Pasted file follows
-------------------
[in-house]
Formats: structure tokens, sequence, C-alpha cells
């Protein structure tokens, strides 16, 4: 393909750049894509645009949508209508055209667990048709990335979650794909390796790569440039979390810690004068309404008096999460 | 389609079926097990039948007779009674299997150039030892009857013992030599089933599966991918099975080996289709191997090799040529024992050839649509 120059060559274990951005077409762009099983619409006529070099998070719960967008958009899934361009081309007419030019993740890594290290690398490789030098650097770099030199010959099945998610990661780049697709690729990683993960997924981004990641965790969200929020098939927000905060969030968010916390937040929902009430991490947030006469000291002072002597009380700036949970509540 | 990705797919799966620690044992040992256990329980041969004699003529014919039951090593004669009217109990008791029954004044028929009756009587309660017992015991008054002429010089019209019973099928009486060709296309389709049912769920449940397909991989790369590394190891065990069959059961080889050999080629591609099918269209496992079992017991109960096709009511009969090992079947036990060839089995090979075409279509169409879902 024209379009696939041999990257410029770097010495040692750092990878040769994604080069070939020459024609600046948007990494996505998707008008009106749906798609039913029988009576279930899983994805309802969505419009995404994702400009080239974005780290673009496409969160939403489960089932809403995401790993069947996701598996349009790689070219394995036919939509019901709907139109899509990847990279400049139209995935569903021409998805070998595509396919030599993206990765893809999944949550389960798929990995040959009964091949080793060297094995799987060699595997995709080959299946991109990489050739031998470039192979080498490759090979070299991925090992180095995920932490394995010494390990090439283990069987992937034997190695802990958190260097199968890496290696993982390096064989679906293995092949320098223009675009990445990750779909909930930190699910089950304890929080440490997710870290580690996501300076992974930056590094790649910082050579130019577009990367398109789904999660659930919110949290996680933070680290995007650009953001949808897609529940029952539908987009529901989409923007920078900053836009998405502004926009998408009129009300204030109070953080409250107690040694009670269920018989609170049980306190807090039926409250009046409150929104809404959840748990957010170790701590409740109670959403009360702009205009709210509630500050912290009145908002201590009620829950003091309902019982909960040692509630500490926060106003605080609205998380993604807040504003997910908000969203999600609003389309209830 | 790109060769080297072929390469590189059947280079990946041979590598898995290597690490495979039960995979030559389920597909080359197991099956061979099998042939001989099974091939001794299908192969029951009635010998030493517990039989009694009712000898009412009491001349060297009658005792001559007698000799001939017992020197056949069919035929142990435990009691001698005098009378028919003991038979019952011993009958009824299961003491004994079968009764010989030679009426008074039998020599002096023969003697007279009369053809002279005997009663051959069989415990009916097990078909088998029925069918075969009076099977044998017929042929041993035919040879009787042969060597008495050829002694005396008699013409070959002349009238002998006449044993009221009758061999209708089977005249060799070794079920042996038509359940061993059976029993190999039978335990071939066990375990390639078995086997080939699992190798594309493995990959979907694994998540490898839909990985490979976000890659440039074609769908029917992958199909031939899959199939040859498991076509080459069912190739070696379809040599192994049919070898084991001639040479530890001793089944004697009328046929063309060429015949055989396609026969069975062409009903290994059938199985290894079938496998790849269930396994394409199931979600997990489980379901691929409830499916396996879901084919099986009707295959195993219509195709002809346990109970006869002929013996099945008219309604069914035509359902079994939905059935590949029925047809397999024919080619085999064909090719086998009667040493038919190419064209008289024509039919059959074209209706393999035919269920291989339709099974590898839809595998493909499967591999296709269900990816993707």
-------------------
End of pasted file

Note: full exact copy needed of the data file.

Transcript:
[in-house]
Formats: structure tokens, sequence, C-alpha cells
């Protein structure tokens, strides 16, 4: 393909750049894509645009949508209508055209667990048709990335979650794909390796790569440039979390810690004068309404008096999460 | 389609079926097990039948007779009674299997150039030892009857013992030599089933599966991918099975080996289709191997090799040529024992050839649509 120059060559274990951005077409762009099983619409006529070099998070719960967008958009899934361009081309007419030019993740890594290290690398490789030098650097770099030199010959099945998610990661780049697709690729990683993960997924981004990641965790969200929020098939927000905060969030968010916390937040929902009430991490947030006469000291002072002597009380700036949970509540 | 990705797919799966620690044992040992256990329980041969004699003529014919039951090593004669009217109990008791029954004044028929009756009587309660017992015991008054002429010089019209019973099928009486060709296309389709049912769920449940397909991989790369590394190891065990069959059961080889050999080629591609099918269209496992079992017991109960096709009511009969090992079947036990060839089995090979075409279509169409879902 024209379009696939041999990257410029770097010495040692750092990878040769994604080069070939020459024609600046948007990494996505998707008008009106749906798609039913029988009576279930899983994805309802969505419009995404994702400009080239974005780290673009496409969160939403489960089932809403995401790993069947996701598996349009790689070219394995036919939509019901709907139109899509990847990279400049139209995935569903021409998805070998595509396919030599993206990765893809999944949550389960798929990995040959009964091949080793060297094995799987060699595997995709080959299946991109990489050739031998470039192979080498490759090979070299991925090992180095995920932490394995010494390990090439283990069987992937034997190695802990958190260097199968890496290696993982390096064989679906293995092949320098223009675009990445990750779909909930930190699910089950304890929080440490997710870290580690996501300076992974930056590094790649910082050579130019577009990367398109789904999660659930919110949290996680933070680290995007650009953001949808897609529940029952539908987009529901989409923007920078900053836009998405502004926009998408009129009300204030109070953080409250107690040694009670269920018989609170049980306190807090039926409250009046409150929104809404959840748990957010170790701590409740109670959403009360702009205009709210509630500050912290009145908002201590009620829950003091309902019982909960040692509630500490926060106003605080609205998380993604807040504003997910908000969203999600609003389309209830 | 790109060769080297072929390469590189059947280079990946041979590598898995290597690490495979039960995979030559389920597909080359197991099956061979099998042939001989099974091939001794299908192969029951009635010998030493517990039989009694009712000898009412009491001349060297009658005792001559007698000799001939017992020197056949069919035929142990435990009691001698005098009378028919003991038979019952011993009958009824299961003491004994079968009764010989030679009426008074039998020599002096023969003697007279009369053809002279005997009663051959069989415990009916097990078909088998029925069918075969009076099977044998017929042929041993035919040879009787042969060597008495050829002694005396008699013409070959002349009238002998006449044993009221009758061999209708089977005249060799070794079920042996038509359940061993059976029993190999039978335990071939066990375990390639078995086997080939699992190798594309493995990959979907694994998540490898839909990985490979976000890659440039074609769908029917992958199909031939899959199939040859498991076509080459069912190739070696379809040599192994049919070898084991001639040479530890001793089944004697009328046929063309060429015949055989396609026969069975062409009903290994059938199985290894079938496998790849269930396994394409199931979600997990489980379901691929409830499916396996879901084919099986009707295959195993219509195709002809346990109970006869002929013996099945008219309604069914035509359902079994939905059935590949029925047809397999024919080619085999064909090719086998009667040493038919190419064209008289024509039919059959074209209706393999035919269920291989339709099974590898839809595998493909499967591999296709269900990816993707």